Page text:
GENERAL RELEASE

    1. In consideration of each Retention Payment to be paid to me pursuant to the Retention Agreement, I, Jim Piro, do, as of the Release Date (as defined below), release and forever discharge Portland General Electric Company ("PGE"), Portland General Holdings, Inc. and Enron Corp. and each of their subsidiaries and affiliated companies (including all of their offices, branches, parents, subsidiaries and affiliates) and their present and former directors, officers, agents, attorneys, representatives, employees, successors, investors, shareholders, and assigns (collectively, the "Releasees"), from any and all actions, causes of action, covenants, contracts, claims and demands whatsoever, which I ever had, now have or which my respective heirs, family members, executors, agents and assigns, or any of them hereafter can, shall or may have against any of the Releasees by reason of my employment, or any termination of my employment, with the PGE.
    2. Claims Released. By signing this General Release, I am providing a complete waiver of all rights and claims that may have arisen, whether known or unknown, up until the date this General Release is signed (the "Release Date"), except as expressly excluded in Paragraph 3 or as specifically provided otherwise by law. This includes, but is not limited to, the following:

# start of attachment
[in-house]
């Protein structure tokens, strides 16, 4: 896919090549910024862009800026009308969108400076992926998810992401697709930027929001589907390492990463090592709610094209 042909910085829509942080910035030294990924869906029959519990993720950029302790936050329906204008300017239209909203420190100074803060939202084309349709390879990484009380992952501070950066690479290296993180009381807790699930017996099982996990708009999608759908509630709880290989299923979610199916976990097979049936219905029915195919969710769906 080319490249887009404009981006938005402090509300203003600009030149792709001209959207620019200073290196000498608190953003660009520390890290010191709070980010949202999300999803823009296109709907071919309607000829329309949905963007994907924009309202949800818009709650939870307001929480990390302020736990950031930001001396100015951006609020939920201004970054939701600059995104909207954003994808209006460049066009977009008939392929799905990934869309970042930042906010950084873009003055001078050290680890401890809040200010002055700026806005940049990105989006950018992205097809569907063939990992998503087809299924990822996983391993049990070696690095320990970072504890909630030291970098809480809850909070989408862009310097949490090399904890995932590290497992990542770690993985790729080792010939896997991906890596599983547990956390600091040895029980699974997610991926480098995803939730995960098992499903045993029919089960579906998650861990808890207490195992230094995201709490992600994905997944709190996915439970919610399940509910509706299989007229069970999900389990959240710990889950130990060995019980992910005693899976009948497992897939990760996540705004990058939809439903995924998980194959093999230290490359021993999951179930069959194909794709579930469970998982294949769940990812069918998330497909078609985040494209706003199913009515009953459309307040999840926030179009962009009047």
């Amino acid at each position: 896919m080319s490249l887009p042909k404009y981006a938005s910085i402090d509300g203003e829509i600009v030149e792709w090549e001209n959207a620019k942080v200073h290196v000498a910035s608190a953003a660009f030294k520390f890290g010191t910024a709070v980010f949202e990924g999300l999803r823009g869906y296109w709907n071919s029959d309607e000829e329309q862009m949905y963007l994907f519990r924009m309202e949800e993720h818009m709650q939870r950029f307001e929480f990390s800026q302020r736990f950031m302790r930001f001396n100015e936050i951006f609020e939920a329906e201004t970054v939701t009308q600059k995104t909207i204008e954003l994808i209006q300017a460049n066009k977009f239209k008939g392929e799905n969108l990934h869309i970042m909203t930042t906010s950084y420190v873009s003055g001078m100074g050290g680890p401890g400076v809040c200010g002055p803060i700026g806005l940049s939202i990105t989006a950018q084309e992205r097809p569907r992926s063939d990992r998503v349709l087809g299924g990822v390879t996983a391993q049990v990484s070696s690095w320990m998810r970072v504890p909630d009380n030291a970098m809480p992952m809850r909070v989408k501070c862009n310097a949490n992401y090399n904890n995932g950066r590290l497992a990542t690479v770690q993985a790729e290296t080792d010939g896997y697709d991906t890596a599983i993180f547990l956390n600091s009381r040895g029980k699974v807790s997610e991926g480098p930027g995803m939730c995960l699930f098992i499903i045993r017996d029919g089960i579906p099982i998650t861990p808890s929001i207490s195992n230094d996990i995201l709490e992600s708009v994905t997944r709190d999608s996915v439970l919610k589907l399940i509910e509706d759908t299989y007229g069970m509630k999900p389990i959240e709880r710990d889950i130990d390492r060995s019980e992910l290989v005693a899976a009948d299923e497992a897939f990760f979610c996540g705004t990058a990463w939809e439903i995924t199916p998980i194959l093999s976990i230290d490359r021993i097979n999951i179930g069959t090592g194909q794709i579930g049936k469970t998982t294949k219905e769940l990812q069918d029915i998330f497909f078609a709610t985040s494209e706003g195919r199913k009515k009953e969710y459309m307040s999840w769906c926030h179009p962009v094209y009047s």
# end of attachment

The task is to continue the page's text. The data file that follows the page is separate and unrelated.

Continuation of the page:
1. Any and all claims under the laws of any jurisdiction relating to employment or the termination of employment, including, but not limited to, wrongful discharge of employment; constructive discharge from employment; termination in violation of public policy; breach of contract, both express and implied; any plans or policies providing for severance payments upon the termination of employment except as permitted by the Retention Agreement, and any and all claims arising out of any other laws and regulations relating to employment or employment discrimination;
      2. Any and all claims for violation of any federal, state or municipal statute, including, but not limited to, Title VII of the Civil Rights Act of 1964, the Civil Rights Act of 1991, the Age Discrimination in Employment Act of 1967 (including the Older Workers Benefit Protection Act), the Americans with Disabilities Act of 1990, the Fair Labor Standards Act, the Worker Adjustment and Retraining Notification Act, the Texas Commission on Human Rights Act, the Oregon Fair Employment Act and any other applicable state and local fair employment laws; and
      3. Any and all claims under the Enron Retention Agreement.
    3. Claims Not Released. This General Release shall be and remain in effect in all respects as a complete General Release as to the matters released. This General Release does not extend to any of the following:
      1. any obligations incurred by PGE under the Retention Agreement;